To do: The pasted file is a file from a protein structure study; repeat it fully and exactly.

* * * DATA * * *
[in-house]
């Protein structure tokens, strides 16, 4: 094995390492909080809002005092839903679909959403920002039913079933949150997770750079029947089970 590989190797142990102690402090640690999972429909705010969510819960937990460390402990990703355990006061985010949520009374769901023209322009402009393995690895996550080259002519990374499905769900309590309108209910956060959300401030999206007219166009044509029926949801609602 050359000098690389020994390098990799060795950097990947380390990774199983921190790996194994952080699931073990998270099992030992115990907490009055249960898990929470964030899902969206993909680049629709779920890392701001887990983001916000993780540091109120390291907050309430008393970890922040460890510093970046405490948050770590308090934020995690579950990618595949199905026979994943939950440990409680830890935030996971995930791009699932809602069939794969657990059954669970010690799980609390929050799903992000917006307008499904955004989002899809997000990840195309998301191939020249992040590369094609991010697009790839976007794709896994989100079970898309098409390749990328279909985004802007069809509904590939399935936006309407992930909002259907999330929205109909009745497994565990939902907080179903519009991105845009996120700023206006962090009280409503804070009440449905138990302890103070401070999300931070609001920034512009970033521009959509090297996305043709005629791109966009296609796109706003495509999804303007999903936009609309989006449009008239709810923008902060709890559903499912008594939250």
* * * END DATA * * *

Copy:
[in-house]
């Protein structure tokens, strides 16, 4: 094995390492909080809002005092839903679909959403920002039913079933949150997770750079029947089970 590989190797142990102690402090640690999972429909705010969510819960937990460390402990990703355990006061985010949520009374769901023209322009402009393995690895996550080259002519990374499905769900309590309108209910956060959300401030999206007219166009044509029926949801609602 050359000098690389020994390098990799060795950097990947380390990774199983921190790996194994952080699931073990998270099992030992115990907490009055249960898990929470964030899902969206993909680049629709779920890392701001887990983001916000993780540091109120390291907050309430008393970890922040460890510093970046405490948050770590308090934020995690579950990618595949199905026979994943939950440990409680830890935030996971995930791009699932809602069939794969657990059954669970010690799980609390929050799903992000917006307008499904955004989002899809997000990840195309998301191939020249992040590369094609991010697009790839976007794709896994989100079970898309098409390749990328279909985004802007069809509904590939399935936006309407992930909002259907999330929205109909009745497994565990939902907080179903519009991105845009996120700023206006962090009280409503804070009440449905138990302890103070401070999300931070609001920034512009970033521009959509090297996305043709005629791109966009296609796109706003495509999804303007999903936009609309989006449009008239709810923008902060709890559903499912008594939250």